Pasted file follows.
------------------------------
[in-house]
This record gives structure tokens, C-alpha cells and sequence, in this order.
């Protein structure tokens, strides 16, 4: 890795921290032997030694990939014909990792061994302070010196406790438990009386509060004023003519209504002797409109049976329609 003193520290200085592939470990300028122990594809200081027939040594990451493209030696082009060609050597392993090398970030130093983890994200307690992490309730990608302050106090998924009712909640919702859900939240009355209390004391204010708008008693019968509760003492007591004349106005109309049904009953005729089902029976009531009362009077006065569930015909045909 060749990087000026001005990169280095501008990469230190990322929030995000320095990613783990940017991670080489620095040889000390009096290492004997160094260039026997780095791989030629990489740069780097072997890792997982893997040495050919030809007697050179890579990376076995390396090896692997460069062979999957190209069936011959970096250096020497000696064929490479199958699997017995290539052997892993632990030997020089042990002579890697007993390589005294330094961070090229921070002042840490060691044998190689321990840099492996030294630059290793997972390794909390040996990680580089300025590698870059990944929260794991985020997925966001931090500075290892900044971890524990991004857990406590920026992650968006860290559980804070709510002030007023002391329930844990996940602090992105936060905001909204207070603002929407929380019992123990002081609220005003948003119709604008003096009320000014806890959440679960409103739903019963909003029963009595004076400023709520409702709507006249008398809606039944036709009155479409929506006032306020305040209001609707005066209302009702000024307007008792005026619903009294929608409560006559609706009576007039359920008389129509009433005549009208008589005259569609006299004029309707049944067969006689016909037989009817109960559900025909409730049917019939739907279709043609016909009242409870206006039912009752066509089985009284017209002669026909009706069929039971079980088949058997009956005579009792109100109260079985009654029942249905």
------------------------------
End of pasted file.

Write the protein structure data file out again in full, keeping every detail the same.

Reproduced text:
[in-house]
This record gives structure tokens, C-alpha cells and sequence, in this order.
């Protein structure tokens, strides 16, 4: 890795921290032997030694990939014909990792061994302070010196406790438990009386509060004023003519209504002797409109049976329609 003193520290200085592939470990300028122990594809200081027939040594990451493209030696082009060609050597392993090398970030130093983890994200307690992490309730990608302050106090998924009712909640919702859900939240009355209390004391204010708008008693019968509760003492007591004349106005109309049904009953005729089902029976009531009362009077006065569930015909045909 060749990087000026001005990169280095501008990469230190990322929030995000320095990613783990940017991670080489620095040889000390009096290492004997160094260039026997780095791989030629990489740069780097072997890792997982893997040495050919030809007697050179890579990376076995390396090896692997460069062979999957190209069936011959970096250096020497000696064929490479199958699997017995290539052997892993632990030997020089042990002579890697007993390589005294330094961070090229921070002042840490060691044998190689321990840099492996030294630059290793997972390794909390040996990680580089300025590698870059990944929260794991985020997925966001931090500075290892900044971890524990991004857990406590920026992650968006860290559980804070709510002030007023002391329930844990996940602090992105936060905001909204207070603002929407929380019992123990002081609220005003948003119709604008003096009320000014806890959440679960409103739903019963909003029963009595004076400023709520409702709507006249008398809606039944036709009155479409929506006032306020305040209001609707005066209302009702000024307007008792005026619903009294929608409560006559609706009576007039359920008389129509009433005549009208008589005259569609006299004029309707049944067969006689016909037989009817109960559900025909409730049917019939739907279709043609016909009242409870206006039912009752066509089985009284017209002669026909009706069929039971079980088949058997009956005579009792109100109260079985009654029942249905």